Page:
Best of luck to you this season, Erin!

The Bike

Model Final 200 Meters
Frame Size 50.5 Top Tube, 10.5 cm Head Tube
Kit
Shifters, Derailleurs: SRAM Force
Brakes: SRAM Red
Crank: SRAM Quarq GXP
Bars: 3T Ergonova Pro
Wheels Mavic Ksyrium Elite
Bike Weight 17.3 lbs total (w/o pedals)
Unusual Aspect The Honey accents on the seatstay and chainstay are reversed - one is red on the outside, purple in the middle. The other is purple on the outside, red in the middle.
Why This Bike In her words: "My previous bike never really felt like it fit right. I decided I wanted to race more seriously this year, was looking for a bike that would be snappy and responsive, handle well in crits, and fit my small frame. The color scheme reflects my often loud personality. All in all the bike is everything I needed in a race bike."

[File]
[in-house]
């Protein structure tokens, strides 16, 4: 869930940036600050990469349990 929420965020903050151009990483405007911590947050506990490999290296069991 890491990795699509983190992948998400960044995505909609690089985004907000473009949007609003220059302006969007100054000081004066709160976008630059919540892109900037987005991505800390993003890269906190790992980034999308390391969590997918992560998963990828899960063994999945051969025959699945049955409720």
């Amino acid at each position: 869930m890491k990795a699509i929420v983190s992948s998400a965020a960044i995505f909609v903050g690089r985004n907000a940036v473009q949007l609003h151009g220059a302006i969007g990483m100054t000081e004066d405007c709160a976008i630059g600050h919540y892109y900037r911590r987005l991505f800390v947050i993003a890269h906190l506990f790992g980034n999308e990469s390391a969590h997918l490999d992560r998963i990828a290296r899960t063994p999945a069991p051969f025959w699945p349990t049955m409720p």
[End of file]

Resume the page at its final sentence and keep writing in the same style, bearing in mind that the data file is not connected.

The Racer

Name Erin Faccone
Height 5' 2"
Race Category Cat 3 - Road & Cyclocross
Years Racing 3rd year, 2nd year racing seriously
Favorite Type of Race Criteriums and flattish/rolling circuit races. She says she likes burritos and ice cream too much to truly enjoy (or excel at) the big climbing races.
Anything Else You'd Like to Add It's been hard to contain my enthusiasm this year! I'm in love with the bike and never been happier in that regard. We've got a really, really great group of people on the RSC race teams this year, both on the men's and women's sides. Some of our new additions are really experienced racers and it's elevated the level of the whole team and made us all more excited about racing. Plus my fitness is much better than it was last year. We've really laid the foundation for a successful road season, and it's hard not to share that enthusiasm with everyone!